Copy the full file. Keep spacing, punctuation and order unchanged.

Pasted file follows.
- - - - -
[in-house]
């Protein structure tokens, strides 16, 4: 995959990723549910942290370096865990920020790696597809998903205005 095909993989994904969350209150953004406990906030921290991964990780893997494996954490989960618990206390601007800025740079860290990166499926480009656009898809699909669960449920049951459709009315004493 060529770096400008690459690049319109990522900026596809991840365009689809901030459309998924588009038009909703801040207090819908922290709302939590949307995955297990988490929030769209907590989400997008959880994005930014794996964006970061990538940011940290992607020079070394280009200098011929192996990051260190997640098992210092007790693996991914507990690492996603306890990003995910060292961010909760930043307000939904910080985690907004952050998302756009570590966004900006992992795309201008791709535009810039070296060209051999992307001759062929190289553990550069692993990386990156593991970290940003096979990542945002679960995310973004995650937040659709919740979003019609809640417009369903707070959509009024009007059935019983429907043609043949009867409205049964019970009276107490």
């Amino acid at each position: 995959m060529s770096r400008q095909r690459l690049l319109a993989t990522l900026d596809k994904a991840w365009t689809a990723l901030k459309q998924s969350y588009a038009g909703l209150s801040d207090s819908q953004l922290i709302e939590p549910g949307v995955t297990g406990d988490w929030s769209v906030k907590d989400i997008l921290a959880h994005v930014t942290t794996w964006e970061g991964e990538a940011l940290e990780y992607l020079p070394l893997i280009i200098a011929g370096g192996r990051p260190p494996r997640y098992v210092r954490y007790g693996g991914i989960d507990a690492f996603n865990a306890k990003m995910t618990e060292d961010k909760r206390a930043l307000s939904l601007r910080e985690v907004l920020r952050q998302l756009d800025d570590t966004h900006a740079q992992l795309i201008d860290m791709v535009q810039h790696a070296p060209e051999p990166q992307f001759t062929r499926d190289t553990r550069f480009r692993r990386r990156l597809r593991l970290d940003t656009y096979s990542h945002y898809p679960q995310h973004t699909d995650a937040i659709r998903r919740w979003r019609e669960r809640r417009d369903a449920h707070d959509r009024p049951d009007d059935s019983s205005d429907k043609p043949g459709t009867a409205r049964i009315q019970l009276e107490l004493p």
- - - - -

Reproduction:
[in-house]
């Protein structure tokens, strides 16, 4: 995959990723549910942290370096865990920020790696597809998903205005 095909993989994904969350209150953004406990906030921290991964990780893997494996954490989960618990206390601007800025740079860290990166499926480009656009898809699909669960449920049951459709009315004493 060529770096400008690459690049319109990522900026596809991840365009689809901030459309998924588009038009909703801040207090819908922290709302939590949307995955297990988490929030769209907590989400997008959880994005930014794996964006970061990538940011940290992607020079070394280009200098011929192996990051260190997640098992210092007790693996991914507990690492996603306890990003995910060292961010909760930043307000939904910080985690907004952050998302756009570590966004900006992992795309201008791709535009810039070296060209051999992307001759062929190289553990550069692993990386990156593991970290940003096979990542945002679960995310973004995650937040659709919740979003019609809640417009369903707070959509009024009007059935019983429907043609043949009867409205049964019970009276107490």
């Amino acid at each position: 995959m060529s770096r400008q095909r690459l690049l319109a993989t990522l900026d596809k994904a991840w365009t689809a990723l901030k459309q998924s969350y588009a038009g909703l209150s801040d207090s819908q953004l922290i709302e939590p549910g949307v995955t297990g406990d988490w929030s769209v906030k907590d989400i997008l921290a959880h994005v930014t942290t794996w964006e970061g991964e990538a940011l940290e990780y992607l020079p070394l893997i280009i200098a011929g370096g192996r990051p260190p494996r997640y098992v210092r954490y007790g693996g991914i989960d507990a690492f996603n865990a306890k990003m995910t618990e060292d961010k909760r206390a930043l307000s939904l601007r910080e985690v907004l920020r952050q998302l756009d800025d570590t966004h900006a740079q992992l795309i201008d860290m791709v535009q810039h790696a070296p060209e051999p990166q992307f001759t062929r499926d190289t553990r550069f480009r692993r990386r990156l597809r593991l970290d940003t656009y096979s990542h945002y898809p679960q995310h973004t699909d995650a937040i659709r998903r919740w979003r019609e669960r809640r417009d369903a449920h707070d959509r009024p049951d009007d059935s019983s205005d429907k043609p043949g459709t009867a409205r049964i009315q019970l009276e107490l004493p």